Vodka and Kinoo

Published on by meditationguru

Vodka and Kinoo a

I laughed at that. He felt that enlightenment was a handicap in modern life. The mini bus bumped and careened merrily along. Jai bumped into me on the double seat we were sitting on and I could feel his hard cricketing muscles. This guy was one of the hyper fit pieces of sports equipment existing anywhere in the world. I had seen him fielding and he could jump six feet straight up and three sixty degrees sideways. Many sports photographers had captured him sailing through the air trying to catch a rocketing cherry, the red cricketing ball of traditional cricket.

I was already floored. I too am a crazy follower of cricket. There was nothing romantic here but a real fan following. He had been protesting his innocence in the entire match fixing matter. People felt he had been stigmatized by the current president of the cricketing board because of an old argument over team selection when Jai had been captain of the national team for some time.

The road was lined with leafy trees which blocked the strong Sun as we neared them and unlocked powerful rays when we passed them. The number of people was amazing. We really do not see many pedestrians in Canada. It was remarkable to see the trudging people, the buffalo carts, the noisy scooter rickshaws, people on bicycles, tractor trolleys loaded with gigantic heaps of straw covered in a flimsy cloth waiting to burst on unsuspecting bystanders at anytime,camels and even an elephant reverently followed on foot by Hindu monks.  The tiny mahout sat calm and collected near the elephant’s head as if meditating.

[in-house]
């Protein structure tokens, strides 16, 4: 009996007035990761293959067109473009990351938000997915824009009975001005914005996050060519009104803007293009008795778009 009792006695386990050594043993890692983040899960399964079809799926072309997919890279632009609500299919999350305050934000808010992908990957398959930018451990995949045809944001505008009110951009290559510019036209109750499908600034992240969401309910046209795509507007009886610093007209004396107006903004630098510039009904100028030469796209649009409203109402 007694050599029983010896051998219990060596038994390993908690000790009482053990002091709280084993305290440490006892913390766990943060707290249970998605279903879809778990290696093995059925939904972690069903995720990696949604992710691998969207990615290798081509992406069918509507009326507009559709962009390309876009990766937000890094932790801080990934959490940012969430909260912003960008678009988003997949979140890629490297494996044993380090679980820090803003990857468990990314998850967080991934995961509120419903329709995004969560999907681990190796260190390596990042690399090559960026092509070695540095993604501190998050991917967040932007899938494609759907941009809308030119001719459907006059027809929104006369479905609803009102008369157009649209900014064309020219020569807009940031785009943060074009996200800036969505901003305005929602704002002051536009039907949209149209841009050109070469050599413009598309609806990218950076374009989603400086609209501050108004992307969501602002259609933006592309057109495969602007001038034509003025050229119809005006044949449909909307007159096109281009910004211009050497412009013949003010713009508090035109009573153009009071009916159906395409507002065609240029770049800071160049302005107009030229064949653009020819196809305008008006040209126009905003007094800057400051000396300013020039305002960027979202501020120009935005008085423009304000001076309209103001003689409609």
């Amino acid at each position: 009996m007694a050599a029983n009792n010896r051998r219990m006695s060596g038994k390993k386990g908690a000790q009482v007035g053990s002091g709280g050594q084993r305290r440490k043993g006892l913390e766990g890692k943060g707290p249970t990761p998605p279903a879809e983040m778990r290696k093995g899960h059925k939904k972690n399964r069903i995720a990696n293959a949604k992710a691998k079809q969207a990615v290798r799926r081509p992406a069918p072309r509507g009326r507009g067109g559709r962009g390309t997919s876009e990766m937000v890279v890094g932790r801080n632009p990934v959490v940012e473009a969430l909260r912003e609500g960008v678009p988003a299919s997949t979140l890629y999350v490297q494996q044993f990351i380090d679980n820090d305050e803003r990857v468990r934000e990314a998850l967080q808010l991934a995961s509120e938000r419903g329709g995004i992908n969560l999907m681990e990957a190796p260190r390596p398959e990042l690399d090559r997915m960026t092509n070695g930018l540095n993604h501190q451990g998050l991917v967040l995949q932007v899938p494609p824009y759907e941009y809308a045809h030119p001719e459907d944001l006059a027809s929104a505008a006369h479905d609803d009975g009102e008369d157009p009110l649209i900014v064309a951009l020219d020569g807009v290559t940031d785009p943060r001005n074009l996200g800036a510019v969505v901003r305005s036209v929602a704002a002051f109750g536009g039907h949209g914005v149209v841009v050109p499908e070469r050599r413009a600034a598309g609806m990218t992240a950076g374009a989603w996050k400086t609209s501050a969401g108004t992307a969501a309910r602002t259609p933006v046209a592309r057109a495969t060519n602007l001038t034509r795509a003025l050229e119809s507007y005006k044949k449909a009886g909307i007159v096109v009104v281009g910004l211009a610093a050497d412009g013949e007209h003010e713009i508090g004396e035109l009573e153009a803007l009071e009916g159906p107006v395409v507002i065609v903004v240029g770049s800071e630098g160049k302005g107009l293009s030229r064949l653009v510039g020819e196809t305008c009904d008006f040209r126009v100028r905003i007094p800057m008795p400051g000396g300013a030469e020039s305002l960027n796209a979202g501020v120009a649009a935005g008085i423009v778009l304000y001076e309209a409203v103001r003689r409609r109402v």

I saw a strange cart. It was a diesel engine fitting on to a four wheeled flat bed and equipped with rudimentary steering and breaking. This was a Gadda cart. The engine could be used to power cane juice extraction machines and there were many roadside sellers of sugarcane juice and Kinoo (a kind of Orange) juice. 

“Kinoo juice and vodka can be a deadly combination if you want to get drunk” said Jai informatively. There were giant trucks, little trucks, three wheeled iron contraptions with demented drivers who seemed to be on a death wish journey. This was Haryana and the youth had a lot of misconceptions about their physical strengths. They were the kind of folk who believed a rushing truck would just bounce of their body. So the driver had to keep an extra watch out for frequent cyclists and the three wheeled scooter rickshaws who just chose to turn right into the path of the minibus. I just closed my eyes. I was sure someone was going to get killed in this shopping journey.

 

 

Published on Anna Seeking Balance

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